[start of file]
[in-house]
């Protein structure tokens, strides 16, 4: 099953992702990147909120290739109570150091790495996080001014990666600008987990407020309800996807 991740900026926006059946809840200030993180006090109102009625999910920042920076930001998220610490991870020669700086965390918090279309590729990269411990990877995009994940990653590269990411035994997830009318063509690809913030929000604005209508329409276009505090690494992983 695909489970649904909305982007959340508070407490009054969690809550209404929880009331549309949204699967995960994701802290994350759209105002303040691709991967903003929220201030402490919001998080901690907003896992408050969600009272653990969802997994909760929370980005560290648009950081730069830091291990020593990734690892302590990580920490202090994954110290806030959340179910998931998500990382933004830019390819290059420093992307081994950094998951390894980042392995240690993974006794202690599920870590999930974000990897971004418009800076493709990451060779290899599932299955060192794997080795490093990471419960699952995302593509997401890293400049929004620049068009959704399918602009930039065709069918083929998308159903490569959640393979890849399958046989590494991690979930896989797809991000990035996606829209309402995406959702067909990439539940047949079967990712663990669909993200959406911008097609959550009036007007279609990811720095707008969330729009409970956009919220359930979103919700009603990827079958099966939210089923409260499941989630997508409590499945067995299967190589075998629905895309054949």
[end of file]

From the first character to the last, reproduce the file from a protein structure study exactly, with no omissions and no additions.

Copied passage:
[in-house]
């Protein structure tokens, strides 16, 4: 099953992702990147909120290739109570150091790495996080001014990666600008987990407020309800996807 991740900026926006059946809840200030993180006090109102009625999910920042920076930001998220610490991870020669700086965390918090279309590729990269411990990877995009994940990653590269990411035994997830009318063509690809913030929000604005209508329409276009505090690494992983 695909489970649904909305982007959340508070407490009054969690809550209404929880009331549309949204699967995960994701802290994350759209105002303040691709991967903003929220201030402490919001998080901690907003896992408050969600009272653990969802997994909760929370980005560290648009950081730069830091291990020593990734690892302590990580920490202090994954110290806030959340179910998931998500990382933004830019390819290059420093992307081994950094998951390894980042392995240690993974006794202690599920870590999930974000990897971004418009800076493709990451060779290899599932299955060192794997080795490093990471419960699952995302593509997401890293400049929004620049068009959704399918602009930039065709069918083929998308159903490569959640393979890849399958046989590494991690979930896989797809991000990035996606829209309402995406959702067909990439539940047949079967990712663990669909993200959406911008097609959550009036007007279609990811720095707008969330729009409970956009919220359930979103919700009603990827079958099966939210089923409260499941989630997508409590499945067995299967190589075998629905895309054949």